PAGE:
The “Siberian Seven” sang the offertory music for the Easter service at the American embassy in Moscow. The members of the Vaschenko and Chmykhalov families—Pentecostals who have lived in the embassy for almost two years after dashing past Soviet guards—sang a Russian hymn entitled “He Lives.” After the service, several American families brought food to an embassy room and sat down to an Easter dinner with the group. Embassy officials permitted the dinner, but stipulated that no pictures be taken. Some observers expect the Soviets will expel the group before the Olympic games begin in July to prevent their becoming a magnet for foreign visitors.

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The Bible House of the Bible Society of Ethiopia has been taken over by the Ethiopian government for official use. The headquarters was located in the center of Addis Ababa where there is an acute shortage of commercial building space. The society has had to relocate its operation in three separate locations.

Samuel Habib was elected chairman in March of the Supreme Protestant Council of Egypt, which represents all Protestant denominations before the Egyptian government. He succeeds Elias Makar, who died of a heart attack in January. Habib will continue as director of the Coptic Evangelical Organization for Social Services. The Coptic Evangelical Church, in which Makar also was a clergyman, was founded by Presbyterian missionaries and dominates the Protestant Council.

The Coptic Church of Egypt canceled its traditional Easter celebrations this year to protest the alleged mistreatment of Coptic Christians by Muslim extremists. Easter services took place, but without the usual festooning of electric lights on church buildings, and without the customary exchange of greetings between the Coptic Pope Shenouda III and the Egyptian government. President Anwar Sadat has attempted to increase minority Coptic representation in the government, but Muslim fundamentalists have used developments in Iran and the offer of asylum to the ex-shah as rallying points for a crusade against both the Coptics and Sadat.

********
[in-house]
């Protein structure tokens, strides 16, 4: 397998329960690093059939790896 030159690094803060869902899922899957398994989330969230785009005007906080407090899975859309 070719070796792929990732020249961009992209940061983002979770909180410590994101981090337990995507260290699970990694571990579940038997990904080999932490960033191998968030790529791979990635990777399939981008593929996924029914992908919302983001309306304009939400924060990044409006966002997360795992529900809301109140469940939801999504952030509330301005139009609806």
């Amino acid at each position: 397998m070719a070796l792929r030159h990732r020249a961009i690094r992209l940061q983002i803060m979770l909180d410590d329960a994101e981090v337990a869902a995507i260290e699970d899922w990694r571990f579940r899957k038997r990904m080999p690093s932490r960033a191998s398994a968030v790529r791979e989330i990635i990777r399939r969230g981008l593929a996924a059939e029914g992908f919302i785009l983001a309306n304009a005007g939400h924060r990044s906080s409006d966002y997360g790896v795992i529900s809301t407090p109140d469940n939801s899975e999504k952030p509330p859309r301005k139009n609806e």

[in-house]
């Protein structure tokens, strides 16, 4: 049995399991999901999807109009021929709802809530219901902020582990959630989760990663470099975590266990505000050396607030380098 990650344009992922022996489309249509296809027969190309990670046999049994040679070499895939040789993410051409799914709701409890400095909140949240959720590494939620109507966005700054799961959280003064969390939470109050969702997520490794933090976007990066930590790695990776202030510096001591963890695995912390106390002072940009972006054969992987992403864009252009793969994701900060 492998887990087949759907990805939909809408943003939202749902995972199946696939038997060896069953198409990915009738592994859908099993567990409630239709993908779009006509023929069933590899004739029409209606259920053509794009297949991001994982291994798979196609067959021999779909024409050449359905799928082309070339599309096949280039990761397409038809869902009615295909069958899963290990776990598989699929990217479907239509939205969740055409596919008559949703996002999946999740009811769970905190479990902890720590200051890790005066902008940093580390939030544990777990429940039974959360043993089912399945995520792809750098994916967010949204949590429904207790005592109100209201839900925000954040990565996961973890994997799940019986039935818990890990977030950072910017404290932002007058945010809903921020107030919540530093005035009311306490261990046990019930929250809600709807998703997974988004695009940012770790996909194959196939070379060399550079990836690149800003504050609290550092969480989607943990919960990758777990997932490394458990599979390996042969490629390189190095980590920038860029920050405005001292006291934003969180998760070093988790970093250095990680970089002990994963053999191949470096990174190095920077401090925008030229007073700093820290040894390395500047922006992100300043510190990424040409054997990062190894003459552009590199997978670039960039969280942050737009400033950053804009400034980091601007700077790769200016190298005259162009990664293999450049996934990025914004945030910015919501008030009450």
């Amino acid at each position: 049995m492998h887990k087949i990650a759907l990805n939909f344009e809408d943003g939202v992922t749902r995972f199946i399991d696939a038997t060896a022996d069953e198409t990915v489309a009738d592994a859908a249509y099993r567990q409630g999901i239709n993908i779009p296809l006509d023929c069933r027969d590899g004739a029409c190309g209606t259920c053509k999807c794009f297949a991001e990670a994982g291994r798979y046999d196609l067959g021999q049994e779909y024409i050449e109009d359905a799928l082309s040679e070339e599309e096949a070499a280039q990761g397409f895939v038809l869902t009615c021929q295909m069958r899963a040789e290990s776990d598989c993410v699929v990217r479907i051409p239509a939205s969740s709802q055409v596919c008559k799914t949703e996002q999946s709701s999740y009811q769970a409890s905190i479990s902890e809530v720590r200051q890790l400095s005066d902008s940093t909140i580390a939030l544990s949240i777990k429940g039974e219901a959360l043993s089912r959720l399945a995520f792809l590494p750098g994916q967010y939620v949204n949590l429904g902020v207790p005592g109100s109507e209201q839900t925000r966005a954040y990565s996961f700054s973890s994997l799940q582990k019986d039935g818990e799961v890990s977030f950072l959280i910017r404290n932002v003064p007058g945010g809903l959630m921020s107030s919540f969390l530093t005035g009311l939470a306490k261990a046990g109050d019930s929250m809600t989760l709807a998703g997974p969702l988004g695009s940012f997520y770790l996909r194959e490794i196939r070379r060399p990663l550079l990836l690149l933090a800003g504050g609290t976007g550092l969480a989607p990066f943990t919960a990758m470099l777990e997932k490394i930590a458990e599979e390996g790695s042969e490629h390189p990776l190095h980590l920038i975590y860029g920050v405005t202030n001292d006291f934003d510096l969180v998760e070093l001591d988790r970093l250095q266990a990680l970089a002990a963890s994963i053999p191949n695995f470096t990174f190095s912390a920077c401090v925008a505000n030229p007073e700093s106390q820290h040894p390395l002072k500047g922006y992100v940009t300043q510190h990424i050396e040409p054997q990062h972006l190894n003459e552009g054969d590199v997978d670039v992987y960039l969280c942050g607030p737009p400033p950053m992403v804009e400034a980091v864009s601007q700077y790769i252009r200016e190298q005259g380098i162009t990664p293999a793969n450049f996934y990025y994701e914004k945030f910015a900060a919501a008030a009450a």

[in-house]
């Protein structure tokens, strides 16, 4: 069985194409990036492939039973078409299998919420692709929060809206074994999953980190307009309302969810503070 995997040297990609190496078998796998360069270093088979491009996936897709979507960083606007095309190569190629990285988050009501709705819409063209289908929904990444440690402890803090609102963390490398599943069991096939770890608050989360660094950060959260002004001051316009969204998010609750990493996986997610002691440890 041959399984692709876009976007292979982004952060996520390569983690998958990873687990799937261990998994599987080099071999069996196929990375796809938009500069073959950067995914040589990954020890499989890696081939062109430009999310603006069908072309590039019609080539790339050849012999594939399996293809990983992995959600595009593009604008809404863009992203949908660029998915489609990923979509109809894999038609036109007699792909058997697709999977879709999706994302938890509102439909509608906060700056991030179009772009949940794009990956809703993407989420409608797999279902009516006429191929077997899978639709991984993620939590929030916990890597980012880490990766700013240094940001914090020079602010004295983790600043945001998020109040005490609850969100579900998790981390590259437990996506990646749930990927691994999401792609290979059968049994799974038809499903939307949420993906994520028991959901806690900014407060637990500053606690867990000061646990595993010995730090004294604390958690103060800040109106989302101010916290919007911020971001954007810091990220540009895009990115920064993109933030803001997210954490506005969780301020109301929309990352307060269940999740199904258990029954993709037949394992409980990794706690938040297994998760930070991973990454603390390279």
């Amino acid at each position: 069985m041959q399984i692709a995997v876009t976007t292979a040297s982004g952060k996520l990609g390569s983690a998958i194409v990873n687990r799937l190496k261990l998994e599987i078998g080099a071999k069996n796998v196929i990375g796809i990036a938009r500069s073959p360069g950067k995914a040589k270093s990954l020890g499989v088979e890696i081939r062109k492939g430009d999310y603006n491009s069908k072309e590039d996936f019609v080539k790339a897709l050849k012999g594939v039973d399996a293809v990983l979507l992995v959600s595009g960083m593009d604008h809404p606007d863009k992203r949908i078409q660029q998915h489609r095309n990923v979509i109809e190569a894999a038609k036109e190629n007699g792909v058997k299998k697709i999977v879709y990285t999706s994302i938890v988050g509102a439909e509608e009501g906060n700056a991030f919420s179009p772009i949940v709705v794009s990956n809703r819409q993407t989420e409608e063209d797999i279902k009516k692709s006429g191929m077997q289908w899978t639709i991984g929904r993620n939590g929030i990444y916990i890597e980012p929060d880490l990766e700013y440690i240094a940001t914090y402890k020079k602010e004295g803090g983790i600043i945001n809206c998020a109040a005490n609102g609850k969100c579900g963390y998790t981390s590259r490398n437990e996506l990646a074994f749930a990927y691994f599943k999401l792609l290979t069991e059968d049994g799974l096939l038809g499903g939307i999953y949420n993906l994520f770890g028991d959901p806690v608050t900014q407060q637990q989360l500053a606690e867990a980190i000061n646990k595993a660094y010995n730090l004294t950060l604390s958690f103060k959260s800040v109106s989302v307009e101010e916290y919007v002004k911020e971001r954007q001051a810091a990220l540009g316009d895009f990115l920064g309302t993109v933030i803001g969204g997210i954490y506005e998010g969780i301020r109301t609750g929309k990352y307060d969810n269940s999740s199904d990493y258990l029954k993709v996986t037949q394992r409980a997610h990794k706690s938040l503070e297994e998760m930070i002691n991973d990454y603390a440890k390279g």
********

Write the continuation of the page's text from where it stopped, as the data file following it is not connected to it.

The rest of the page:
Religion is still taboo for China’s party cadres. In the March issue of China Youth News, organ of the Communist Youth League, the editors told a letter writer that “a citizen may have his religious beliefs,” but prospective members of the Communist Party “should not.” The young man had written from Kiangsi (Jiangxi) Province, complaining of Buddhist “religious fervor in my locality.”

Church of the Brethren: Aboveground Vitality

Leith Samuel, a Southampton, England, Baptist pastor who has periodically visited Czechoslovakia, filed this report after a November 1979 visit.

Beside the road stands a large, stone monument of an open Bible. It marks the entrance to the Bible Museum in Kraslice, opened in 1969 with the approval of the Communist authorities. It was in this mountain town near the border with East Germany that the Czech Reformers began printing their Bible in 1579 as Roman Catholic leaders attempted to suppress the circulation of the Scriptures. Here some of the leading Czech Reformers were buried under the flagstones of the local parish church, which they had turned into a center for Bible teaching and fellowship. Here the Protestants’ printing presses were dismantled and scattered hurriedly in the thick snow when the 1620 Act of Uniformity was passed, forbidding all religious worship and practice except that of Roman Catholicism.